Among the Corn Rows by Hamlin Garland

A corn-field in July is a sultry place. The soil is hot and dry; the wind comes across the lazily murmuring leaves laden with a warm, sickening smell drawn from the rapidly growing, broad-flung banners of the corn. The sun, nearly vertical, drops a flood of dazzling light upon the field over which the cool shadows run, only to make the heat seem the more intense.

Julia Peterson, faint with hunger, was toiling back and forth between the corn-rows, holding the handles of the double-shovel corn plow, while her little brother Otto rode the steaming horse. Her heart was full of bitterness, her face flushed with heat, and her muscles aching with fatigue. The heat grew terrible. The corn came to her shoulders, and not a breath seemed to reach her, while the sun, nearing the noon mark, lay pitilessly upon her shoulders, protected only by a calico dress. The dust rose under her feet, and as she was wet with perspiration it soiled her till with a woman's instinctive cleanliness, she shuddered. Her head throbbed dangerously. What matter to her that the king bird flitted jovially from the maple to catch a wandering blue bottle fly, that the robin was feeding her young, that the bobolink was singing. All these things, if she saw them, only threw her bondage to labor into greater relief.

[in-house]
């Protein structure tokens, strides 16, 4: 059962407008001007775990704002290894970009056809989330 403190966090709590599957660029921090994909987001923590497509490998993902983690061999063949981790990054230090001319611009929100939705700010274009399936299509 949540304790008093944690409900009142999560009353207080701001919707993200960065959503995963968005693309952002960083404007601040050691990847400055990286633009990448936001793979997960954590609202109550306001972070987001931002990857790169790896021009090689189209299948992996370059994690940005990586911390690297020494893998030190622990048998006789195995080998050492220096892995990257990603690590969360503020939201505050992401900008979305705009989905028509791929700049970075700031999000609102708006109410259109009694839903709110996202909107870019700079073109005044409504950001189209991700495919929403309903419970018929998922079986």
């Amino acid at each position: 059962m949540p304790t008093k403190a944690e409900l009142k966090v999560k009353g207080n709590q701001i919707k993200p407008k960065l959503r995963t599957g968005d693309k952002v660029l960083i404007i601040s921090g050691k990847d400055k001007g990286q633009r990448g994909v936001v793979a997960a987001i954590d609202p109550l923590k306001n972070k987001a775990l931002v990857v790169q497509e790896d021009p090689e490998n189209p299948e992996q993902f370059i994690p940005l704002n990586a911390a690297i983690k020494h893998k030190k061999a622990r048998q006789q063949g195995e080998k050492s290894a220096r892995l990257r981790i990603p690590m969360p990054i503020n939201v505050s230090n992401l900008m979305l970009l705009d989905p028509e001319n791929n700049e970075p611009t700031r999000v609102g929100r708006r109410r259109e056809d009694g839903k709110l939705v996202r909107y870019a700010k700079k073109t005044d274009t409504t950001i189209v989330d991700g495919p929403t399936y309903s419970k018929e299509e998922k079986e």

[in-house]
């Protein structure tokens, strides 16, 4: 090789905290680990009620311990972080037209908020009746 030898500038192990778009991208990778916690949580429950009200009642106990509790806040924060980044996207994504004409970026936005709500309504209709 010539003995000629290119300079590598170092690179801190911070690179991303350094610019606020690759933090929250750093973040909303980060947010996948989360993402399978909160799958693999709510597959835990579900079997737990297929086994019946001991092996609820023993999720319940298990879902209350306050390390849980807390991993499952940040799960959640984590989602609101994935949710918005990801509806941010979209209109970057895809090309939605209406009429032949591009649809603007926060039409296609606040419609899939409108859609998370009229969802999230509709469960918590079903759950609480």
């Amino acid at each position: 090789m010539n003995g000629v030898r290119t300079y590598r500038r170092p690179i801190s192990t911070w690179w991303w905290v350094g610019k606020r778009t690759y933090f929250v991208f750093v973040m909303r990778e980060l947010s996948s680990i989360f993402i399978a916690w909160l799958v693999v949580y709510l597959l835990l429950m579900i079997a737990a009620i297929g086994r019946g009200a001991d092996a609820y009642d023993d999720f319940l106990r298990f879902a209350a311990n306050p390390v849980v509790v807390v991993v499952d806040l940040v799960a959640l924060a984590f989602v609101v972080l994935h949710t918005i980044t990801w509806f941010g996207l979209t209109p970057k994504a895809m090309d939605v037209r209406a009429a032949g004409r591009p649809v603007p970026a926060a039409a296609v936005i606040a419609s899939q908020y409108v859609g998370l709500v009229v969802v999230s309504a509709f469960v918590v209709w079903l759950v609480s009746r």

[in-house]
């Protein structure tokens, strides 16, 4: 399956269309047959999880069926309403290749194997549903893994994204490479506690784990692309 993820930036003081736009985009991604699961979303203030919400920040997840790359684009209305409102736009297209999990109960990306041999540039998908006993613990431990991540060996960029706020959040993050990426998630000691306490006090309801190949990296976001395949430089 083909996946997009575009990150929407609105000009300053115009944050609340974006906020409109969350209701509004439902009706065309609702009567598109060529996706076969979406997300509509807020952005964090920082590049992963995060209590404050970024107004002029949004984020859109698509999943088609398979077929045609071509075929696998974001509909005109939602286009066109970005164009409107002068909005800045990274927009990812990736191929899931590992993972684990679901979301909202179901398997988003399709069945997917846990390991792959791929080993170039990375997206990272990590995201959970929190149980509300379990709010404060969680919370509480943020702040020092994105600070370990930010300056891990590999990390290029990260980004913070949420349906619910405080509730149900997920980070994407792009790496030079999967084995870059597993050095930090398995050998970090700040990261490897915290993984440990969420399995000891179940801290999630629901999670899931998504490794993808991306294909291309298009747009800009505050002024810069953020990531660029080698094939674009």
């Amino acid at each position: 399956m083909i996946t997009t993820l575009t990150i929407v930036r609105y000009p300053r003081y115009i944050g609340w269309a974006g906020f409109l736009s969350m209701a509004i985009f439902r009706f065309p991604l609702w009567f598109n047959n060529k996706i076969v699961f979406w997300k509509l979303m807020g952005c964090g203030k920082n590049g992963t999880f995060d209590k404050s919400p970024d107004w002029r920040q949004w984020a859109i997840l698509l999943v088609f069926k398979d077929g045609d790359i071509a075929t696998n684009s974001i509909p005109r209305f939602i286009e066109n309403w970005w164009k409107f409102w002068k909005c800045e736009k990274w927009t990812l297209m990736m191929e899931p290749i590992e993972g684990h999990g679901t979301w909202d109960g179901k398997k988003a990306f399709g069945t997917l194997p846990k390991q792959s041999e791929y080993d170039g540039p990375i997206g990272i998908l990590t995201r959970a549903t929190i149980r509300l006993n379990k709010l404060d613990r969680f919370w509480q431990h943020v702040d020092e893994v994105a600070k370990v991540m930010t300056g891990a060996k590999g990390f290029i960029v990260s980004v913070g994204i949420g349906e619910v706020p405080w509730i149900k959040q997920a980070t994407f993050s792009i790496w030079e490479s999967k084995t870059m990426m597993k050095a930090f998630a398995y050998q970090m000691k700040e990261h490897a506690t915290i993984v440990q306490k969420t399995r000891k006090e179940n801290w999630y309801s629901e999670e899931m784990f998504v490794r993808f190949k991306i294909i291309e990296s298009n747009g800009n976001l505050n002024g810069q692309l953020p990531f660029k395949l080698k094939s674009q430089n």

Across the field, in another patch of corn, she could see her father—a big, gruff-voiced, wide-bearded Norwegian—at work also with a plow. The corn must be plowed, and so she toiled on, the tears dropping from the shadow of the ugly sun-bonnet she wore. Her shoes, coarse and square-toed, chafed her feet; her hands, large and strong, were browned, or, more properly, burnt, on the backs by the sun. The horse's harness "creak-cracked" as he swung steadily and patiently forward, the moisture pouring from his hide, his nostrils distended.

The field bordered on a road, and on the other side of the road ran a river—a broad, clear, shallow expanse at that point—and the eyes of the girl gazed longingly at the pond and the cool shadow each time that she turned at the fence.